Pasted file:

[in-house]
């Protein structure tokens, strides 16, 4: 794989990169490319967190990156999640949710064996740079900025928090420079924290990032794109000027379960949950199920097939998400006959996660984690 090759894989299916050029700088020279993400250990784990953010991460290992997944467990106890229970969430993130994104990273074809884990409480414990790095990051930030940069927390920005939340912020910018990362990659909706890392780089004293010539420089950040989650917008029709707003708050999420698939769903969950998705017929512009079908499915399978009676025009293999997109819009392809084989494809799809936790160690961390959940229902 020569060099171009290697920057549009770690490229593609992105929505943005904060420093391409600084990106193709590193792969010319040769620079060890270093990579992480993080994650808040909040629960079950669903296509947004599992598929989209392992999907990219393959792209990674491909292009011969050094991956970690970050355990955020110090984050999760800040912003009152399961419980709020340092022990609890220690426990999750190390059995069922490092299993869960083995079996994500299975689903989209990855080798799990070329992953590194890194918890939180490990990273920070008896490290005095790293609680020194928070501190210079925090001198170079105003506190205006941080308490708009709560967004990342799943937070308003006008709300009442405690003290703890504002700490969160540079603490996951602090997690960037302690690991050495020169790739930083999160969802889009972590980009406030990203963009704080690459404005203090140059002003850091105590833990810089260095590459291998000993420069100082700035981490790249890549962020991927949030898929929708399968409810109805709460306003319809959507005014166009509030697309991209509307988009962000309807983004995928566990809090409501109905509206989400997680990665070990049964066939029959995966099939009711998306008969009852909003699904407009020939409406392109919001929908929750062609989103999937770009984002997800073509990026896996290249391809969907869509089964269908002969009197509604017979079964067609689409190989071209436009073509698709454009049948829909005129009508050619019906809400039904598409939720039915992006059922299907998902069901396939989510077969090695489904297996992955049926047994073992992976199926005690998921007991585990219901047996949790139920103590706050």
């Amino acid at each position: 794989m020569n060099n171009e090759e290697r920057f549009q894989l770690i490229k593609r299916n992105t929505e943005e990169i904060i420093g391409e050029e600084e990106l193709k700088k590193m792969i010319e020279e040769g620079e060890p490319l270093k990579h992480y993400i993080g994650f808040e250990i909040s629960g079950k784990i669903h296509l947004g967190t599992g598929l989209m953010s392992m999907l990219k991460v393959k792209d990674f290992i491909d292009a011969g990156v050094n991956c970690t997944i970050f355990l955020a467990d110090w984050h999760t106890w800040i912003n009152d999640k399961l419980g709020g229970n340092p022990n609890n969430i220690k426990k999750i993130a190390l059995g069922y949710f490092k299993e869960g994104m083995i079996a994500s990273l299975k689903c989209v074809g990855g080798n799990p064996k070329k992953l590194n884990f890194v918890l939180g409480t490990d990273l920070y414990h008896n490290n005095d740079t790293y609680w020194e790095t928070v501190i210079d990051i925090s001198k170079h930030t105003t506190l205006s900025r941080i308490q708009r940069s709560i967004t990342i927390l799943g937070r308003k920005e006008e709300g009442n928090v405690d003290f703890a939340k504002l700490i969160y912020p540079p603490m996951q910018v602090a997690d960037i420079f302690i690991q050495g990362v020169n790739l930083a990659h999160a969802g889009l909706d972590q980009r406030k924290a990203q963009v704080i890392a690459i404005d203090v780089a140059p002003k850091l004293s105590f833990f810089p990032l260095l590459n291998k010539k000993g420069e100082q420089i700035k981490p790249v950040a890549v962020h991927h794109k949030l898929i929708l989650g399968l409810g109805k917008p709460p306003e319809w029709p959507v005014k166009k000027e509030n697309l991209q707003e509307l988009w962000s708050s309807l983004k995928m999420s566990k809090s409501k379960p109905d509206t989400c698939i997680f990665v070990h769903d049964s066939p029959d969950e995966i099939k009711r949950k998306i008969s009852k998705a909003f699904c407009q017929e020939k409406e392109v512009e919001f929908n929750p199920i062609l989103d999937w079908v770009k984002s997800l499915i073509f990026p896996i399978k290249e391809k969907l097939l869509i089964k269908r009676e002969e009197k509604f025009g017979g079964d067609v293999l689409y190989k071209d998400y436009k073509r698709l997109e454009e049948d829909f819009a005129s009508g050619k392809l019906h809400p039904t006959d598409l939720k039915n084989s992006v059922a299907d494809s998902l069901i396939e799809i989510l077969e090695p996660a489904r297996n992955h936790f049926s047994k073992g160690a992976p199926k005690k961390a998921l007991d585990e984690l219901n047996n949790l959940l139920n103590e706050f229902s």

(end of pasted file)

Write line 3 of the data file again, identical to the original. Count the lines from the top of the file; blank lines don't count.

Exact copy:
């Amino acid at each position: 794989m020569n060099n171009e090759e290697r920057f549009q894989l770690i490229k593609r299916n992105t929505e943005e990169i904060i420093g391409e050029e600084e990106l193709k700088k590193m792969i010319e020279e040769g620079e060890p490319l270093k990579h992480y993400i993080g994650f808040e250990i909040s629960g079950k784990i669903h296509l947004g967190t599992g598929l989209m953010s392992m999907l990219k991460v393959k792209d990674f290992i491909d292009a011969g990156v050094n991956c970690t997944i970050f355990l955020a467990d110090w984050h999760t106890w800040i912003n009152d999640k399961l419980g709020g229970n340092p022990n609890n969430i220690k426990k999750i993130a190390l059995g069922y949710f490092k299993e869960g994104m083995i079996a994500s990273l299975k689903c989209v074809g990855g080798n799990p064996k070329k992953l590194n884990f890194v918890l939180g409480t490990d990273l920070y414990h008896n490290n005095d740079t790293y609680w020194e790095t928070v501190i210079d990051i925090s001198k170079h930030t105003t506190l205006s900025r941080i308490q708009r940069s709560i967004t990342i927390l799943g937070r308003k920005e006008e709300g009442n928090v405690d003290f703890a939340k504002l700490i969160y912020p540079p603490m996951q910018v602090a997690d960037i420079f302690i690991q050495g990362v020169n790739l930083a990659h999160a969802g889009l909706d972590q980009r406030k924290a990203q963009v704080i890392a690459i404005d203090v780089a140059p002003k850091l004293s105590f833990f810089p990032l260095l590459n291998k010539k000993g420069e100082q420089i700035k981490p790249v950040a890549v962020h991927h794109k949030l898929i929708l989650g399968l409810g109805k917008p709460p306003e319809w029709p959507v005014k166009k000027e509030n697309l991209q707003e509307l988009w962000s708050s309807l983004k995928m999420s566990k809090s409501k379960p109905d509206t989400c698939i997680f990665v070990h769903d049964s066939p029959d969950e995966i099939k009711r949950k998306i008969s009852k998705a909003f699904c407009q017929e020939k409406e392109v512009e919001f929908n929750p199920i062609l989103d999937w079908v770009k984002s997800l499915i073509f990026p896996i399978k290249e391809k969907l097939l869509i089964k269908r009676e002969e009197k509604f025009g017979g079964d067609v293999l689409y190989k071209d998400y436009k073509r698709l997109e454009e049948d829909f819009a005129s009508g050619k392809l019906h809400p039904t006959d598409l939720k039915n084989s992006v059922a299907d494809s998902l069901i396939e799809i989510l077969e090695p996660a489904r297996n992955h936790f049926s047994k073992g160690a992976p199926k005690k961390a998921l007991d585990e984690l219901n047996n949790l959940l139920n103590e706050f229902s």